This afternoon, I picked up Dundee's shipping boots. They were on the lawn. Like a good horseperson, I had washed them off immediately after using them and then set them out in the sun to dry. Like a slovenly horseperson, I left them out for a several days so that they got rained on and then blown all over the yard. Oops.
Using shipping boots is a fairly new concept for me so I am not quite used to the maintenance. Before this, I was a staunch shipping WRAPS user. Wraps go right into the washing machine after a use. The drying and re-rolling is still maintenance but it's maintenance that I am familiar with and know how to manage. The boots are, by far, easier and quicker to apply. One piece, a couple of Velcro straps and done! Shipping wraps start with bell boots, then a quilt - wrapped evenly and smoothly, in the right direction, snug but not tight, making sure to cover the top edge of the bell boot; then the wrap - even and smoothly applied with enough tension to keep the whole package secure, but not so much as to cause bandage bow (yes, I did that once & felt horribly guilty), making sure to finish with the Velcro closure at the top. A nicely done, completed shipping wrap should look like a brand new tube of toothpaste, not the tube of toothpaste that my 9 year old son has been using and looks like someone tried to strangle it round the middle.
The quilts have to puffy, yet firm. Thin, measly quilts are too hard to use and do not offer enough protection. The outer wrap has to have a little stretch but not too much. The test is whether the cloth gets narrower when you pull on it. Too much stretch can constrict and create pressure spots within a wrap. With so much that can wrong with shipping wraps, it's surprising that they can do any good at all.
The great thing about (correctly applied) shipping wraps is that not only do they protect against bumps and scrapes, but they also support the horse's leg. After a day of showing, or even just a long trip standing in the trailer, good shipping wraps can prevent swelling around the tendons and ligaments of the lower legs. I can attest to the protection factor. One of my horses ( http://ridinraffles.blogspot.com/2011/10/rest-of-story.html ) was my very own shipping wrap testing facility. Gretchen made several attempts to sever her limbs via horse trailer and while she did sustain injury, everything under the wraps was intact. Previously in this post, I made mention of making sure that the wrap covers the top of the bell boot. Gretchen once cut her leg, just bad enough to require three stitches, in the half inch of space between the bell boot and shipping quilt. I made darn sure to cover that half inch every other time after that.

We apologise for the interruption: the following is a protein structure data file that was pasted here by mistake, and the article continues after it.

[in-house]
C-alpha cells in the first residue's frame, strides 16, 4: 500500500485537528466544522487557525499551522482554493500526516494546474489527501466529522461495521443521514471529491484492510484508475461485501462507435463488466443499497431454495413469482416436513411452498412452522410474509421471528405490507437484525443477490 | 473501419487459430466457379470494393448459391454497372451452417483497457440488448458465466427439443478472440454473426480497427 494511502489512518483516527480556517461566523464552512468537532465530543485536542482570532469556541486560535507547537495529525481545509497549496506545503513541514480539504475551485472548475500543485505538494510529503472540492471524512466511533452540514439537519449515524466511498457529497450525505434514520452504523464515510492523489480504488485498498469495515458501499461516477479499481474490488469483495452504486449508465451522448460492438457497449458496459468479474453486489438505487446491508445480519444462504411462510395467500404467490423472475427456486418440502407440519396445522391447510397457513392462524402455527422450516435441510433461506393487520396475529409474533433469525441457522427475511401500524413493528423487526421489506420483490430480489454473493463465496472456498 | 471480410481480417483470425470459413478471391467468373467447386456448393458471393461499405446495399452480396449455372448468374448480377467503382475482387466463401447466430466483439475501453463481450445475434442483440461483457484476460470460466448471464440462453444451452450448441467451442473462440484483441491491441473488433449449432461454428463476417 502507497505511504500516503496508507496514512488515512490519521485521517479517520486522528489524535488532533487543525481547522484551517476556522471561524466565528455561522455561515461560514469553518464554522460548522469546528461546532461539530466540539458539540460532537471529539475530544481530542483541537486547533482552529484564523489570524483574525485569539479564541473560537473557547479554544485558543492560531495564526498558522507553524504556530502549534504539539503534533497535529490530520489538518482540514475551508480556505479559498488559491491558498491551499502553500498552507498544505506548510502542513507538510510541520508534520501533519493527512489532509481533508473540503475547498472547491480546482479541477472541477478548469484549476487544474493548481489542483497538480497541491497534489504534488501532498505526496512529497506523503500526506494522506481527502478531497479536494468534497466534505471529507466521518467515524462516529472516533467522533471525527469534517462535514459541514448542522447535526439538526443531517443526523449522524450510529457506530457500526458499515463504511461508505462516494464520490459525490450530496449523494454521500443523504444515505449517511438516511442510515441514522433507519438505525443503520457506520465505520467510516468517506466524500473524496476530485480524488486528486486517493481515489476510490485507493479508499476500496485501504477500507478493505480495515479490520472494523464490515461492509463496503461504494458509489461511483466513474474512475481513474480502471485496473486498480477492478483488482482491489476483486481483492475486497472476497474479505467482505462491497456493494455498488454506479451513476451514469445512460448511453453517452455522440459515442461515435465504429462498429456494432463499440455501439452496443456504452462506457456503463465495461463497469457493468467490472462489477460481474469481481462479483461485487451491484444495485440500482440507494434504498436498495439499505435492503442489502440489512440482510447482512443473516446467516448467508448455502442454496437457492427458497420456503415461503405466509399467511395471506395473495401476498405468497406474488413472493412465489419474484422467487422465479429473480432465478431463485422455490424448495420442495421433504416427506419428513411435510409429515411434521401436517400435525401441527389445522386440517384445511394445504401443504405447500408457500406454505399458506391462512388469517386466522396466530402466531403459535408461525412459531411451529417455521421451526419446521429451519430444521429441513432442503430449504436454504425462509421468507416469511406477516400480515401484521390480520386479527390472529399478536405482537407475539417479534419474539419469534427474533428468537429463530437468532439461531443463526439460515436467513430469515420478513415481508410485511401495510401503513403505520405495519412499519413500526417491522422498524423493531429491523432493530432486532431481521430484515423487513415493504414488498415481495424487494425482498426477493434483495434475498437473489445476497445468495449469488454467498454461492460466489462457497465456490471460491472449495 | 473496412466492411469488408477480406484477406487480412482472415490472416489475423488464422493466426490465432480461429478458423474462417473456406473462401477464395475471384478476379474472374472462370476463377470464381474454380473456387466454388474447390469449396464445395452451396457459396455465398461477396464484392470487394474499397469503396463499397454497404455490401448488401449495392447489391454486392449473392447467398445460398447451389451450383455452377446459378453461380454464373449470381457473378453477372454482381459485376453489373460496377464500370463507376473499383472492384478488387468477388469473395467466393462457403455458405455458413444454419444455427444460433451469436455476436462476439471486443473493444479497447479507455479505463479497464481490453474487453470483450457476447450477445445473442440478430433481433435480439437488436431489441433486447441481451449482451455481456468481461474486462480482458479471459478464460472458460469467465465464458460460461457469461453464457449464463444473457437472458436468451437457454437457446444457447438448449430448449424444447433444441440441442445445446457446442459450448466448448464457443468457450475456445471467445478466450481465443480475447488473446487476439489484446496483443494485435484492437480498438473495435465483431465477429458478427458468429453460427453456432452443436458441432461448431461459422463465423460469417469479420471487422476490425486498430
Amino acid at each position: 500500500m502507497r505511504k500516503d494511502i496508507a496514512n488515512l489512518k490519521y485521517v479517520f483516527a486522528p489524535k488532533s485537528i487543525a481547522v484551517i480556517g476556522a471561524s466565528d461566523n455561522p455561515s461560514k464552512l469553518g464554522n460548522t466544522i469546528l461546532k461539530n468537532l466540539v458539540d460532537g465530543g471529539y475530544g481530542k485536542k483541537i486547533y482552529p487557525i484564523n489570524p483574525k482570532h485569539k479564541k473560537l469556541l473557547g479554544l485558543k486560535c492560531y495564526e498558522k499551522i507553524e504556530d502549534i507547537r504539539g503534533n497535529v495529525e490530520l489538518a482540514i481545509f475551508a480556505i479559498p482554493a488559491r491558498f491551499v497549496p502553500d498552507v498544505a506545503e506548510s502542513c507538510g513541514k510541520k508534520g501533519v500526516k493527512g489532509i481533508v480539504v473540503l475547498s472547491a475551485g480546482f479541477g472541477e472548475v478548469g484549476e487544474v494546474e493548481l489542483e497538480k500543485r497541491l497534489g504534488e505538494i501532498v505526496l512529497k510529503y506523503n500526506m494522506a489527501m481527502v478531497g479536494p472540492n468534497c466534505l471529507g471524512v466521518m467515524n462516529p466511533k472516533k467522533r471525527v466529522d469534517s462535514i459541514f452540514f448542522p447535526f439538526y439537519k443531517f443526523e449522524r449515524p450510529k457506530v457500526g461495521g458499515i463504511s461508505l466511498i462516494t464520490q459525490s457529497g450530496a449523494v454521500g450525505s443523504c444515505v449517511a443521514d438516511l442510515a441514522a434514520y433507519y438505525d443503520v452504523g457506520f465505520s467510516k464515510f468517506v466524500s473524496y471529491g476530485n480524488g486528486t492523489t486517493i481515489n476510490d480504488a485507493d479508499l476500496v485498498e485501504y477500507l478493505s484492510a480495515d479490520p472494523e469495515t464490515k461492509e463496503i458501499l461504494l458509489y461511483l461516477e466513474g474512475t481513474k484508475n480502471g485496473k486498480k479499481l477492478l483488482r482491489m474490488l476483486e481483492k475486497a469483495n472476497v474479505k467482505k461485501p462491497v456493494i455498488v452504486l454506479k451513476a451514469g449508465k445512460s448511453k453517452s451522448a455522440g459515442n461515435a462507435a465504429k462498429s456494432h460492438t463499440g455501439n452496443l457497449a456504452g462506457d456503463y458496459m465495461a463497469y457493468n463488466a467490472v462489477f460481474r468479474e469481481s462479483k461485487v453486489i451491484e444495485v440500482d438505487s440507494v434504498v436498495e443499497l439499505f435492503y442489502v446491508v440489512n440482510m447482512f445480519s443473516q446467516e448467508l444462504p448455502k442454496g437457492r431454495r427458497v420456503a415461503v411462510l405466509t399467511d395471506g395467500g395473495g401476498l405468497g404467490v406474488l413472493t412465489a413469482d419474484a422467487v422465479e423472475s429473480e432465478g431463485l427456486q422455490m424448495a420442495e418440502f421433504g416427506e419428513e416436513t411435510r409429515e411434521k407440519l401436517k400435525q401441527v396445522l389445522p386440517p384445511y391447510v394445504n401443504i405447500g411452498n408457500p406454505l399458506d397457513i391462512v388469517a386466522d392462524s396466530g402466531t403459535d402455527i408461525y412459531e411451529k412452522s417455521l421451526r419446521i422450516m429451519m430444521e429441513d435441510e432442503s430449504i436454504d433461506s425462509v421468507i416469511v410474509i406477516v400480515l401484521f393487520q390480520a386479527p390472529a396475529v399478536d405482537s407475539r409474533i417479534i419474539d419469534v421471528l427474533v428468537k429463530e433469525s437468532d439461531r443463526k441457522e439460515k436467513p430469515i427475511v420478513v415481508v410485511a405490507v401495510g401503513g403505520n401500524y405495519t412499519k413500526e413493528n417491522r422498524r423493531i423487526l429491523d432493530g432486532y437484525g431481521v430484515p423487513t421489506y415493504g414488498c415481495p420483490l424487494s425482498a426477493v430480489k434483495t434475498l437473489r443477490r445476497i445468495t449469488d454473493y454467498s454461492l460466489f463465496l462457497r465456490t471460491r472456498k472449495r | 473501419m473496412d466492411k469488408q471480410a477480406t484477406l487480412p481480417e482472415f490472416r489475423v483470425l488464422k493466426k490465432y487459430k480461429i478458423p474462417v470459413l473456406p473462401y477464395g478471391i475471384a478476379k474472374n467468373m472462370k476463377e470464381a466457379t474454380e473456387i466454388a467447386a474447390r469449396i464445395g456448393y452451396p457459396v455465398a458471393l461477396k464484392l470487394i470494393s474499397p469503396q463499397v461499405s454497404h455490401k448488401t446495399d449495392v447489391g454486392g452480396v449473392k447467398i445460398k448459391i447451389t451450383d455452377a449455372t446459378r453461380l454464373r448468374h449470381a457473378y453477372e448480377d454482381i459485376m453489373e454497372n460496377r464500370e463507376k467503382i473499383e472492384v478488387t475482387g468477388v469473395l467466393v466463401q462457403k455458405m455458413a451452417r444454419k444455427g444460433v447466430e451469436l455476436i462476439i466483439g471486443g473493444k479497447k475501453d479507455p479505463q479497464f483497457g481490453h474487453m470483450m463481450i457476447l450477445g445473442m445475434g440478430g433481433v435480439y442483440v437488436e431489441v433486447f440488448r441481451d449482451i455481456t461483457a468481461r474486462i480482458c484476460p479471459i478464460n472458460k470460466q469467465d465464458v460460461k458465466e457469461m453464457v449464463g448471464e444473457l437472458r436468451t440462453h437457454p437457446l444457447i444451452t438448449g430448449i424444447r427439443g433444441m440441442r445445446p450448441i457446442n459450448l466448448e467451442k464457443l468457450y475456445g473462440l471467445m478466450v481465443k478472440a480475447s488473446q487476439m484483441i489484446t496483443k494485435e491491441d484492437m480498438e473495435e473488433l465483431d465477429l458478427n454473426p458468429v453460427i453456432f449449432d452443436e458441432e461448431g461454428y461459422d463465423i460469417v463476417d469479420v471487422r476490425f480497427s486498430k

Since Gretchen, I've had 3 other horses that all traveled quite nicely in the trailer but still, I used the wraps. Just because a horse travels well doesn't mean a thing if someone cuts you off in traffic or some fool rear-ends the trailer, or something worse (which we don't like to think about). Your horse may not be kamikaze like Gretchen, but that doesn't mean an accident won't happen.
However, after spying a set of really nice shipping boots - you know the ones, they look like Kevlar, come up over the knee and hock and all the way down over the hoof - in the consignment section of the tack shop for less than half the original price, I bought 'em. And I used them. And then I got lazy. The thought of taking fifteen minutes to wrap my horse when I could slap some boots on him in about three minutes, seemed foolish. I know the boots don't offer the same protection as a set of hearty wraps, but (here comes my justification) the wraps don't cover the knee and hock like the boots do. Those parts are valuable too, right? So I should take the opportunity when it's presented to protect the upper joints too, right? That means I can take the lazy route, right?
I do not like putting my horse in a trailer without something on his legs. Just like I don't ride without my helmet or drive without my seat belt. You just can't predict when an accident will happen. Some horses don't like having wraps on and they do the Ministry of Silly Walks when getting from the barn to the trailer. I know one horse who would practically turn himself inside out trying to get his shipping boots off while in the trailer. There are horses who will kick constantly in trying to shake loose a shipping wrap or boot. Those ones are the only ones who get a pass. If it's just a matter of him channeling John Cleese or Houdini, the wraps can stay on. If a horse is going to kick in the trailer then I will take the risk of a possible accident rather than deal with the definite damage to the trailer and my horse's legs. Most horses can learn to wear wraps and boots if you put them on and let him wear them while he's in the stall. He shouldn't wear them outside in the paddock, there's too much freedom of movement and the possibility of a wrap coming undone is too great.
It never pays to get lazy with horses. Efficiency is great, but cutting corners is not. Snap the throatlatch on the halter, use a leadline to take your horse to the stall, use the hoof pick, and use some shipping wraps. Practice doing them correctly before hand. It takes a couple of tries to get them right. As a comparative reference, I will send you some photos of slightly strangled toothpaste tubes.